Jiro Dreams of Sushi
We just saw "Jiro Dreams of Sushi" and enjoyed it a lot, but were a little frustrated by the lack of explanation of several points in the movie. Hope someone here can enlighten us:
1. What's the significance of the bell-ringing and subsequent dancing/shouting in the fish market? I'm guessing it was an auction of some kind?
2. When shopping for tuna, several men are using flashlights. What are they looking for?
3. When the apprentice was making the tamago, he started by grinding something to a pasty texture before adding the egg. Any idea what that was?
Thanks to any and all who help. After the movie, we of course went out for sushi, and of course were disappointed!
If you are interested in learning more about the auctions at Tsukiji market, I recommend Theodore Bestor's book "Tsukiji: The Fish Market at the Center of the World" (University of California Press, 2004). It's an academic treatment, but the prologue does break down the structure of the book to guide readers who may be interested in reading only specific section(s). It helped me understand the seemingly chaotic tuna auctions and the endless warrens of vendors when I visited Tsukiji a few years ago.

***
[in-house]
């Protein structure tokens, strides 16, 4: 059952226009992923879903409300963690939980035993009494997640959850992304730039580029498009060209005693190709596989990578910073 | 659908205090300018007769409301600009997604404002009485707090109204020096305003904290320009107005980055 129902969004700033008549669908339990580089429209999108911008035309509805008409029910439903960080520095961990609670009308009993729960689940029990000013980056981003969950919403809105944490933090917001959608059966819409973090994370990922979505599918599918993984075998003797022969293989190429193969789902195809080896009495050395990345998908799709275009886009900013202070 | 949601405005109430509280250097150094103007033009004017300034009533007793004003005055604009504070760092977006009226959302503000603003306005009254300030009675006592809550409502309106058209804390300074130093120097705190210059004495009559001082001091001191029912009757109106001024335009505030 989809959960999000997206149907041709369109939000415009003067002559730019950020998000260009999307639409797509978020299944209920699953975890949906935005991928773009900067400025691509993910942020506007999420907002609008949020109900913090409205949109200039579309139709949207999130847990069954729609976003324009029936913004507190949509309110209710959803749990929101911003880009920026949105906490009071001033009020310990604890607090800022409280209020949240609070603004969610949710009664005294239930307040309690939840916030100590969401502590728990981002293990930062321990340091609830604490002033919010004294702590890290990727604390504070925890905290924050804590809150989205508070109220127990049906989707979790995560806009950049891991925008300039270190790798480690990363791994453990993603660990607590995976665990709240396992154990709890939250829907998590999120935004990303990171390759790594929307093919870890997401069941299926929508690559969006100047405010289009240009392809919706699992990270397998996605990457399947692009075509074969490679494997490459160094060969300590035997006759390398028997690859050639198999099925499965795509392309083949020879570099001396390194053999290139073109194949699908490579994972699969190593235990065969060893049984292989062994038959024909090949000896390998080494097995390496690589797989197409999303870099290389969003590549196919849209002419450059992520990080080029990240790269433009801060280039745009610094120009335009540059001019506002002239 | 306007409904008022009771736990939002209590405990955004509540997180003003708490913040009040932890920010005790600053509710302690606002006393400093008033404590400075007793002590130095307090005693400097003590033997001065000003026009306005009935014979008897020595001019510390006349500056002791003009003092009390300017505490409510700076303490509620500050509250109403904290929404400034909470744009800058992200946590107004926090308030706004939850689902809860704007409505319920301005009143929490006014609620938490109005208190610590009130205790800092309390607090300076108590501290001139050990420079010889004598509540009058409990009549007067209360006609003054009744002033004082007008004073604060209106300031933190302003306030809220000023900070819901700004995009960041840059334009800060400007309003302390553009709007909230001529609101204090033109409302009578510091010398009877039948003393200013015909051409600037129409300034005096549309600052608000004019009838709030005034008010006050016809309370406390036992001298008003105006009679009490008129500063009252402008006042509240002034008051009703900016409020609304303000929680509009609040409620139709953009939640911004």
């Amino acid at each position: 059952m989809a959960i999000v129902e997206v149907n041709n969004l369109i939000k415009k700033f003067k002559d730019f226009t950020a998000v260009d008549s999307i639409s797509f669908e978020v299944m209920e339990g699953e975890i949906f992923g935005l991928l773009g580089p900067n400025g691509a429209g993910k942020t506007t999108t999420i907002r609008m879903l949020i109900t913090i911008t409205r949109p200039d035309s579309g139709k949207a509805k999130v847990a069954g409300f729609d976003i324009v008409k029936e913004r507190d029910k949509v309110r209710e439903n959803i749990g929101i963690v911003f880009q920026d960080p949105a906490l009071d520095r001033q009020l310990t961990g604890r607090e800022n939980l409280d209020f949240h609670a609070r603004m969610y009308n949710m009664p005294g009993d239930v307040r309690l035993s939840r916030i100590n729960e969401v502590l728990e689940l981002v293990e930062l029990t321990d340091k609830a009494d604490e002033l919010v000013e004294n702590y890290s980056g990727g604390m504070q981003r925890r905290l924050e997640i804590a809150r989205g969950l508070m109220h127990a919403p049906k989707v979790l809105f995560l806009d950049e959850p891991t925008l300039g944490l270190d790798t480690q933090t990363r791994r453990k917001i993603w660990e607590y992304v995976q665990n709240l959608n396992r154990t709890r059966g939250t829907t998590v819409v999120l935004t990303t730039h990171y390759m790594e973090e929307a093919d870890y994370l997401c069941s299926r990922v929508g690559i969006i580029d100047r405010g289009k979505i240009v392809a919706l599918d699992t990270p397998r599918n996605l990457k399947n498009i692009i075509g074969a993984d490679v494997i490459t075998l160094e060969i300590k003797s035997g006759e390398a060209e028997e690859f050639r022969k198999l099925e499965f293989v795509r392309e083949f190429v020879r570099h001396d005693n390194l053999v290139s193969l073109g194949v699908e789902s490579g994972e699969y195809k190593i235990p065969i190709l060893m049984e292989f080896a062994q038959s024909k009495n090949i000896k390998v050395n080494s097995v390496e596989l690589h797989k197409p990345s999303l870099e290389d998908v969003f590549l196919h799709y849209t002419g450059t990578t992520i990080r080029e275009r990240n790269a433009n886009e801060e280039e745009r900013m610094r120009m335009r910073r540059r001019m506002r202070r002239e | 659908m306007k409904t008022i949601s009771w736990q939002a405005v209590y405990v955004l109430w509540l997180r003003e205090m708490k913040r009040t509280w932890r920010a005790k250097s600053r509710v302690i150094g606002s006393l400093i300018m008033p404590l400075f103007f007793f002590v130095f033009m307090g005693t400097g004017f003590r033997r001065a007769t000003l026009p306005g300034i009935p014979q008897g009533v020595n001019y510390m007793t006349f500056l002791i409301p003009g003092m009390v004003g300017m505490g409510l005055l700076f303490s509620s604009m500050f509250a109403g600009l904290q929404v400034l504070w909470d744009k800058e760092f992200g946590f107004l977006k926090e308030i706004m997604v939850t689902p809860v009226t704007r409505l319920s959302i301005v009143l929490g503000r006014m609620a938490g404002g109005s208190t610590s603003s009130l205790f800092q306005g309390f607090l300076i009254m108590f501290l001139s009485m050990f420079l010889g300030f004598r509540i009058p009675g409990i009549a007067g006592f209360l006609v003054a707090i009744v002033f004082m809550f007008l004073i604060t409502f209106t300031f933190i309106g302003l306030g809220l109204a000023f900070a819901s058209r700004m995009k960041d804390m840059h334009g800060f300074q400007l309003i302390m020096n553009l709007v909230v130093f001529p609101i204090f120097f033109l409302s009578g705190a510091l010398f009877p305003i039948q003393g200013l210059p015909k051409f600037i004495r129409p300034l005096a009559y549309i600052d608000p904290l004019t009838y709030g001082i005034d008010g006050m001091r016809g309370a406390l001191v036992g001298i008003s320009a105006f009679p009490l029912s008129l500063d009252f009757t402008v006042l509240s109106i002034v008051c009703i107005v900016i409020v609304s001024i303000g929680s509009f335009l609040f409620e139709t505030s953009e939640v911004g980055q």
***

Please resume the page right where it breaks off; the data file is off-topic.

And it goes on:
Tsukiji: The Fish Market at the Center of the World
1. Auctioning of bluefin tunas, the ones in deep freeze are caught off international waters and brought to Tsukiji Fish Market. The ones that are "fresh on ice" are bluefin caught off the coast of Japan (or within inland waters) and typically command a premium...fierce bidding goes on.
2. Silverjay is correct. The flashlight helps the discerning buyer / tuna choosing expert to visually (and by touch...how it feels between the fingers) determine/predict the fat content of a bluefin based on its color and texture.
And thus perhaps the decision of how much to bid.
3. According to various sources about Jiro's tamagoyaki receipe, it consists of eggs with a higher than normal egg yolk content, mountain yam, shrimp called shiva ebi (quite possibly scarlet shrimp/Lysmata amboinensis/赤縞白髭蝦/), sugar, salt, and mirin. Apparently it takes at least 3 years to master this version (and according to the movie, an apprentice does prep techniques for 10 years before he is allowed to even try tamagoyaki).
I haven't seen the film, but...
1- Tuna is sold at auction in the Tsukiji fish market.
2- Buyers use flashlights to check the fat content of the tuna flesh. Something about the detail and level of translucency.
3- Each recipe is different but ground small shrimp or sometimes maybe fish or scallops are often added.